Debate Over GPS Devices On Suspects' Cars Spurs 'Big Brother' Concerns
Professor Jeffrey Fisher spoke with Thomas Peele of the Contra Costa Times about the "tricky" types of legal questions before the justices in U.S. vs. Jones, a case which deals with whether the Constitution allows police to put a tracking device on a car without either a warrant or the owner’s permission.
A legal case with implications that some say spring straight from the pages of George Orwell's "1984" is headed to the Supreme Court in November, and its outcome could have a major effect on one of the Bay Area's biggest murder cases in the past decade.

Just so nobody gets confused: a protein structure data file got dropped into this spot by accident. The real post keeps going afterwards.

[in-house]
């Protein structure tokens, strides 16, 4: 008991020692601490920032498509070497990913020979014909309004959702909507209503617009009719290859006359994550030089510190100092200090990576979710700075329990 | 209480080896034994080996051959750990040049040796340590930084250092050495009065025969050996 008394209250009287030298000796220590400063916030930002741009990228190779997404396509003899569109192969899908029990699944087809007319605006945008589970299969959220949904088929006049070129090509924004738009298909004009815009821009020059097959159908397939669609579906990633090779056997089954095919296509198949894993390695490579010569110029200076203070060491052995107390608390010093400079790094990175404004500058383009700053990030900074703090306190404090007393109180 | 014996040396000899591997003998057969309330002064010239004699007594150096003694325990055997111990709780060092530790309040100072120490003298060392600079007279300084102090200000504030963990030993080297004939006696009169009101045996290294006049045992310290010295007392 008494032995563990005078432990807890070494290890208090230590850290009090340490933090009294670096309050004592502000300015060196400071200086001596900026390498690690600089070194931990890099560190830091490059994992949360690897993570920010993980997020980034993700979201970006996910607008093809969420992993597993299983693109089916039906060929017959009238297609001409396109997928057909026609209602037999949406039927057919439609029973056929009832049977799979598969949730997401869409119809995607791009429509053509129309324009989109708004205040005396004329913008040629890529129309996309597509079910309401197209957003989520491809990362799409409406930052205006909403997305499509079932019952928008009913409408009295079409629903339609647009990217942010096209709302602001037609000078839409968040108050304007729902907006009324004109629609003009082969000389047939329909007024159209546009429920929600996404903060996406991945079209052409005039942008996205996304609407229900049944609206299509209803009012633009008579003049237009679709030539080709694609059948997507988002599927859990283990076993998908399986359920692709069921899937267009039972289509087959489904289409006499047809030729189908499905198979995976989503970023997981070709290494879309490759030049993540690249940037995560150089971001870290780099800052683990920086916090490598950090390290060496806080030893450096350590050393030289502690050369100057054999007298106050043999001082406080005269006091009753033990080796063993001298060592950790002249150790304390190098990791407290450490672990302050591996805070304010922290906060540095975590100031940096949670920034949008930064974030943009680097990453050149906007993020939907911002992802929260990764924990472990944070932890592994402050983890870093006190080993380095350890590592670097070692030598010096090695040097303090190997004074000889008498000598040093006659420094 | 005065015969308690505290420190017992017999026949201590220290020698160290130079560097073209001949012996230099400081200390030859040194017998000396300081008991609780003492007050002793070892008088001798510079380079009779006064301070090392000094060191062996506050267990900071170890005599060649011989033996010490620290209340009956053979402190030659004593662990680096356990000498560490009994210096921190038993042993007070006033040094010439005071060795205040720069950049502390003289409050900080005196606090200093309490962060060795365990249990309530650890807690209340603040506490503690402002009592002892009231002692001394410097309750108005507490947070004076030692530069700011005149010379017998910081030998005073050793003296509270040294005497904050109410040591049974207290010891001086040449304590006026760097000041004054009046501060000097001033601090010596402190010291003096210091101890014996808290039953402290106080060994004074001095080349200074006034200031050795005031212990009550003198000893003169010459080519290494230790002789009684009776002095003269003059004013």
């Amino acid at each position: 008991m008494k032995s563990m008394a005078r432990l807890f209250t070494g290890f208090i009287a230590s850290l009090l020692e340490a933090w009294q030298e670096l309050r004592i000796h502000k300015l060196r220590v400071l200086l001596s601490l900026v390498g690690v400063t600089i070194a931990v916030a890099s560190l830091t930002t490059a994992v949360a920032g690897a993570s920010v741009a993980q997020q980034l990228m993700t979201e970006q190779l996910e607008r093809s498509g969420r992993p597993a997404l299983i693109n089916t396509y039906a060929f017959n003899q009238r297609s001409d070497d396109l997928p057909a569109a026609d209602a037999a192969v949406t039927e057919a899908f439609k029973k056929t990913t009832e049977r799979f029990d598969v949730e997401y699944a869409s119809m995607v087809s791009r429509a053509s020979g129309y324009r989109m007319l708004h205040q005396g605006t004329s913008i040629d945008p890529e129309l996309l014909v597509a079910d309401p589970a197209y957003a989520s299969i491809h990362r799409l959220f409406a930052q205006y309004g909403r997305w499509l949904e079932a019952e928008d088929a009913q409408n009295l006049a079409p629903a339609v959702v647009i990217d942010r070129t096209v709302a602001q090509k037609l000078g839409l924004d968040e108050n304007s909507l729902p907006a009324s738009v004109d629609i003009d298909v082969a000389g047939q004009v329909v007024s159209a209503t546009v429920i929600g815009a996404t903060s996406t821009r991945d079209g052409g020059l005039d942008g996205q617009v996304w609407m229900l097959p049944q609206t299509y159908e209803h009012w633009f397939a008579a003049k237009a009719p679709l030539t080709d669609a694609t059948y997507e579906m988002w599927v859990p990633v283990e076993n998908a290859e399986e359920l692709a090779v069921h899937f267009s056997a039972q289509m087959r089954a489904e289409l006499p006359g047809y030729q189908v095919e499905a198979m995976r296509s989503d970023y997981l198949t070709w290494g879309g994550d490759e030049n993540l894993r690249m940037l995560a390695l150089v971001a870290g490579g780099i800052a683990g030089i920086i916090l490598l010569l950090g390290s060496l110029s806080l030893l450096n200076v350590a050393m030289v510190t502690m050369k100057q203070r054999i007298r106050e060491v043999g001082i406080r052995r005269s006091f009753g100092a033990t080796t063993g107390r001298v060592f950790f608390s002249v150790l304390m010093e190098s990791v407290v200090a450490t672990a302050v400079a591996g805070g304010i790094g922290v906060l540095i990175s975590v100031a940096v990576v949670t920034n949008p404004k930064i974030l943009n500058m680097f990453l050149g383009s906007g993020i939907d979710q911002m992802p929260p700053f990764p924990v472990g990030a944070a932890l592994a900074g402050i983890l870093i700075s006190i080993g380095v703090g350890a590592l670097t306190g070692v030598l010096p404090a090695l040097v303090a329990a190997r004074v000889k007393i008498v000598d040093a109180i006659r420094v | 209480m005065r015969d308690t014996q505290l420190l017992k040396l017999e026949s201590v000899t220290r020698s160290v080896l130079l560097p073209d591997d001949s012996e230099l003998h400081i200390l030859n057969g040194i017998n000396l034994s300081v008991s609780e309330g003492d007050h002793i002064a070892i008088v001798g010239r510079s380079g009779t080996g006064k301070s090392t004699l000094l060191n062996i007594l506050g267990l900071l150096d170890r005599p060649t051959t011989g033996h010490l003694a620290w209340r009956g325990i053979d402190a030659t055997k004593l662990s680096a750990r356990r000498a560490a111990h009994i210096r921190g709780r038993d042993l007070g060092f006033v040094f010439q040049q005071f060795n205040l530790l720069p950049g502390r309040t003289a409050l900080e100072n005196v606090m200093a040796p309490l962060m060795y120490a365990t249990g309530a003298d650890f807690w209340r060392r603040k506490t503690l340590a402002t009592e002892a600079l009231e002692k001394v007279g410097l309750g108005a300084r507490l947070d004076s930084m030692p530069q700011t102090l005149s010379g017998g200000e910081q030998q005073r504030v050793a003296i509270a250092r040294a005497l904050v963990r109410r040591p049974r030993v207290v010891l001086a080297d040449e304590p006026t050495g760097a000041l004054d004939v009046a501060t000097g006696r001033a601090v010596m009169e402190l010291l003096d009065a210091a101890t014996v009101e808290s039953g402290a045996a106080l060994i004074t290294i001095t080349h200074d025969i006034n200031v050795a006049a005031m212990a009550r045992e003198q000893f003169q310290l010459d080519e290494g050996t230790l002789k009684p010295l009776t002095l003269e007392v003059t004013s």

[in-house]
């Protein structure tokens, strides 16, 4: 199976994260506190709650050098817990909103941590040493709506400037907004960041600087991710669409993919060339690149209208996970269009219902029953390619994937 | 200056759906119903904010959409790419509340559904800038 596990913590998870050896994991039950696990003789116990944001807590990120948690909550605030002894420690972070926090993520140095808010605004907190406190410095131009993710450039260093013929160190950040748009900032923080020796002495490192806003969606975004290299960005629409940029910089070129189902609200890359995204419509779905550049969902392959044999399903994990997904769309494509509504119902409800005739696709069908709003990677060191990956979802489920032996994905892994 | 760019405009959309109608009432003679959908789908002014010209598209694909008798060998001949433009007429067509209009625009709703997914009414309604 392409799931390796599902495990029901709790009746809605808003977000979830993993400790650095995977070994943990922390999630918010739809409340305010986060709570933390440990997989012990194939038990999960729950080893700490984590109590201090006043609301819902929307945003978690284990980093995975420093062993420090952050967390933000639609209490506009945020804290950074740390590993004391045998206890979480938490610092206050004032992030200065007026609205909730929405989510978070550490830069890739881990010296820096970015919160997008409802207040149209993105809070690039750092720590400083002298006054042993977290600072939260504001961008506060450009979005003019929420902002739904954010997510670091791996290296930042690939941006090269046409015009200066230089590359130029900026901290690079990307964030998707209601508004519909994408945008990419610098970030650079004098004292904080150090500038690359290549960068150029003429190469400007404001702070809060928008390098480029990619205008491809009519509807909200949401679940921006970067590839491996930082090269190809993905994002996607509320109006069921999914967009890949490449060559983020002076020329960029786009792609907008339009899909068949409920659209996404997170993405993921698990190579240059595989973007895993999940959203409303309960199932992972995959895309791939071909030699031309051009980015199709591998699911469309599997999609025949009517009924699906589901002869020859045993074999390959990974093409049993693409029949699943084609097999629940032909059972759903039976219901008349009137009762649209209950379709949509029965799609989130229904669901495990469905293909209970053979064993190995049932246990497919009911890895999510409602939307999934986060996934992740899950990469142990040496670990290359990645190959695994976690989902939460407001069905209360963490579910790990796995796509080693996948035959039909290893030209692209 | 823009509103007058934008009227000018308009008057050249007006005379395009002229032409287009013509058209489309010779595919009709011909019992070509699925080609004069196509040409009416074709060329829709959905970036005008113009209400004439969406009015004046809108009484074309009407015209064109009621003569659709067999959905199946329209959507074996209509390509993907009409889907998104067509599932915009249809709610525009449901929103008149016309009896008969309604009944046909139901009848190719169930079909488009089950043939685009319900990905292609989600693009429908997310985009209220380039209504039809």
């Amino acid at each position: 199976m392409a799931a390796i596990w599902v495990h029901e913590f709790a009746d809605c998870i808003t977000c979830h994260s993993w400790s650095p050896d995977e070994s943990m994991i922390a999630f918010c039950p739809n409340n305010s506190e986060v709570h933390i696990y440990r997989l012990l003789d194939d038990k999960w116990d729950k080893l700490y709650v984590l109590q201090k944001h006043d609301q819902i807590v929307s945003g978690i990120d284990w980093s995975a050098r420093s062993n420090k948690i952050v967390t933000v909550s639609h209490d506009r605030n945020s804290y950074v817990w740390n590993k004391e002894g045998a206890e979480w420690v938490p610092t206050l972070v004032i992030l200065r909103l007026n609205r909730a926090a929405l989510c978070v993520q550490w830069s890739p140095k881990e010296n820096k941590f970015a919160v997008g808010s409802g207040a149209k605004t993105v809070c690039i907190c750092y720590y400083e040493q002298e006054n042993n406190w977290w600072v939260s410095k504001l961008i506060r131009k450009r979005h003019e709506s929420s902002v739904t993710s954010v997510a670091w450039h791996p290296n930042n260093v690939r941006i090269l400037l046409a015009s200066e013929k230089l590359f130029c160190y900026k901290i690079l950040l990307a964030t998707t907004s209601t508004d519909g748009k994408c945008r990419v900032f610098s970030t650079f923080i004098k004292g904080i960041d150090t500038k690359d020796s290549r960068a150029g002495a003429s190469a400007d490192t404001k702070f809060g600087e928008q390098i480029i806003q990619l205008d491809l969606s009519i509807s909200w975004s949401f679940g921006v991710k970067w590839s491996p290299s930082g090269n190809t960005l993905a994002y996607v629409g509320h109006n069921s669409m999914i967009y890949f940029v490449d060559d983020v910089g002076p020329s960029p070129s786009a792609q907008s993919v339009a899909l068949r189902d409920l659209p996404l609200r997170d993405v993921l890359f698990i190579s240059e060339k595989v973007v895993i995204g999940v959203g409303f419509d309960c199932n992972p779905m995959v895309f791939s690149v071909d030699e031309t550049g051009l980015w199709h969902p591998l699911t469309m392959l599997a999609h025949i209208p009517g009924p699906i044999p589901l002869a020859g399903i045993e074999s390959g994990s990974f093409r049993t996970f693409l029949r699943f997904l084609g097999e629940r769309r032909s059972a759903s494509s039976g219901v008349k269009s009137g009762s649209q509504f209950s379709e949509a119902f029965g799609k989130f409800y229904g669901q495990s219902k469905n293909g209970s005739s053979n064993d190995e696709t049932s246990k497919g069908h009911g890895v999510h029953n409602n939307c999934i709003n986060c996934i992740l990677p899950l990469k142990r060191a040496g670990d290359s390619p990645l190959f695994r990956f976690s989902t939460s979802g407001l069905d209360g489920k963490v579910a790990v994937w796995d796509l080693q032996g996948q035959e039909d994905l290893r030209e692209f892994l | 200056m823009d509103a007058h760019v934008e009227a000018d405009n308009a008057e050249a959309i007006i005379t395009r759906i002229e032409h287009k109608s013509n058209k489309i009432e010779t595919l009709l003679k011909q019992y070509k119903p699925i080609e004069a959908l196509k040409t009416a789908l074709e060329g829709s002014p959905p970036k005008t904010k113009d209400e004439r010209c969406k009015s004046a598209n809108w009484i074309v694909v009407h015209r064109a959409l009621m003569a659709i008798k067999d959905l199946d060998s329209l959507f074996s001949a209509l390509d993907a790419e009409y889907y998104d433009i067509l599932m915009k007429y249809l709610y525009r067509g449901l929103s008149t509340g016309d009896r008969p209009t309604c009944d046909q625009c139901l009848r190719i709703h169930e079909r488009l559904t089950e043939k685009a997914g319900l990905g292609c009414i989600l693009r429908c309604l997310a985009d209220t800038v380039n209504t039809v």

Justices are being asked to decide whether law enforcement officers need a warrant to hide GPS devices on suspects' cars to track their movements using satellites and computers.
The legal questions before the justices in the Jones case are "tricky," said Stanford Law School professor Jeffrey Fisher. "It's such a novel issue."
Among the issues to be considered, he said, is whether placing a tracking device on a car can be considered either a search or a seizure of property. Justices, he said, may view the case more as a privacy issue.